Kiwis believe misinformation is getting worse, and they’re concerned about how it’s impacting society’s response to the likes of climate change or the Covid-19 pandemic, a new report has found.
That’s despite half of Kiwis reporting they believed in at least one statement associated with misinformation.
A survey by the Classification Office, which was released today, found 36 per cent of Kiwis were “very concerned” about the spread of misinformation in New Zealand, and another 46 per cent were “somewhat concerned”.
Fifty-seven per cent said they had seen false or misleading news or information in the past six months. Respondents said they most frequently saw misinformation about Covid-19, followed by US politics.
Many survey participants said the spread of misinformation contributed to anxiety and anger, and that it could sow division and mistrust among friends and family.
They believed misinformation was influencing people’s views, and because of that, was an “urgent and serious threat” that could lead to real-world harm. In particular, 75 per cent of respondents were worried about misinformation about Covid-19.
“It is not surprising, therefore, that we found that most New Zealanders think that something should be done about the problem of misinformation,” Chief Censor David Shanks wrote in the report.
Shanks said “meaningful action” was needed about misinformation, but noted “criminalising misinformation certainly won’t work”.
“But, there is much less of a consensus about who should be doing something, or what should be done,” he added.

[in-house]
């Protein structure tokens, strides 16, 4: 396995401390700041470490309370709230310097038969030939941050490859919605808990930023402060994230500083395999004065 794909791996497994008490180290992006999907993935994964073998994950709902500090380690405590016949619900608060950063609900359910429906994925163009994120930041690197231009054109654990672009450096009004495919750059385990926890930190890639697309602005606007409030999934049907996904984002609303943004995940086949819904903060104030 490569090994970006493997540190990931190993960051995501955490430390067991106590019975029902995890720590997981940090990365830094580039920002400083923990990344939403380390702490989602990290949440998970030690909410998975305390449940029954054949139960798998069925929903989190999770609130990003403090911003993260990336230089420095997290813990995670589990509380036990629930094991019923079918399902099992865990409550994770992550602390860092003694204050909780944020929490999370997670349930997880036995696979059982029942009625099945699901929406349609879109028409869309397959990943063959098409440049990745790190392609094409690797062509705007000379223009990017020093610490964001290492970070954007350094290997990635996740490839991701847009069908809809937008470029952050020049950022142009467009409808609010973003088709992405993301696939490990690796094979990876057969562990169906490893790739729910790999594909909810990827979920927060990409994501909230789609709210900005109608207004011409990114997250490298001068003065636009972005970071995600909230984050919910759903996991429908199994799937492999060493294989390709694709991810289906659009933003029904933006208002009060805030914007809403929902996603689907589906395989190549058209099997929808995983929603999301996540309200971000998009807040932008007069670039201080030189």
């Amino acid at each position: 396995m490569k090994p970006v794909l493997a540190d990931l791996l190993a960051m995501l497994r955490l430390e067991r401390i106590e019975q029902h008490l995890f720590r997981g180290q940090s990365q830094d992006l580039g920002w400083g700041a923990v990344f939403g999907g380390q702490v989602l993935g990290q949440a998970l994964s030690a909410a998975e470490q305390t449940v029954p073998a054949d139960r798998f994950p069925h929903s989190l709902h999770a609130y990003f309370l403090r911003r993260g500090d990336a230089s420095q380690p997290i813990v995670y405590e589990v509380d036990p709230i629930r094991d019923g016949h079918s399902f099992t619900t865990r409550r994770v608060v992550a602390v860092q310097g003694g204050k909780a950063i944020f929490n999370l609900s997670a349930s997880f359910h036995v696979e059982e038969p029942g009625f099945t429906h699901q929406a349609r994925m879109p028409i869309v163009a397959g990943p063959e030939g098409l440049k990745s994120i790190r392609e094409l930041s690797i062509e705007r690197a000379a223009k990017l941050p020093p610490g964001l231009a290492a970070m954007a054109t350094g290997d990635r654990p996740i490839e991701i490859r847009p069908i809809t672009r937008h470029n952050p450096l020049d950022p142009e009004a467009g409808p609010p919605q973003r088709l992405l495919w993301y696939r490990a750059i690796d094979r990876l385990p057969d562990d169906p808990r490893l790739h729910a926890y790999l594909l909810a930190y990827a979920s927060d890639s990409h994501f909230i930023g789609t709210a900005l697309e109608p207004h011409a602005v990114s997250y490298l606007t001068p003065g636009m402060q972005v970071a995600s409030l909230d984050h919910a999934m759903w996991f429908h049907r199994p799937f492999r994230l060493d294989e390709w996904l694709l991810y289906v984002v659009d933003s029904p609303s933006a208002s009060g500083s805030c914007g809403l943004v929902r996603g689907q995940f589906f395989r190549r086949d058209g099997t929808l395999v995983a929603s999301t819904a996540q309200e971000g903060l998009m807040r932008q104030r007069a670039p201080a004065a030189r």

About 70 per cent of respondents “tend to disagree that people should be able to say what they want on social media if it might be false or misleading”. Twenty-two per cent said they tended to believe there shouldn’t be limits on what people said.
Survey respondents also said they were less likely to trust information that solely comes from the internet and social media. They were also more likely to trust the Government officials (64 per cent) and experts (78 per cent) than the news media (60 per cent).
When asked which groups were “intentionally” spreading misinformation, 30 per cent said New Zealand news media, 19 per cent said the Government or its agencies, and 14 per cent said scientists and experts.
More than 2300 people over the age of 16 participated in the national survey for the report.
Despite worry about misinformation, Kiwis believe some of it
Despite Kiwis worrying about misinformation, about 50 per cent in the survey had some level of belief in at least one statement associated with misinformation.
Just under a third believe in two or more statements, and 19 per cent believe three or more statements.
“You can’t make assumptions about someone’s vulnerability to misinformation based on things such as their age, gender, ethnicity or other characteristics,” Shanks writes in the report.
“It is not unusual for New Zealanders to believe in at least a few ideas that are linked to misinformation, and that’s OK.
"It is quite possible that one or more of the subjects we associated with misinformation in this research might yet turn out to be not so misinformed after all with the emergence of new evidence.
“History tells us that truth is not fixed and immutable, and it is healthy for diverse and inclusive societies to accommodate a broad range of views and beliefs.”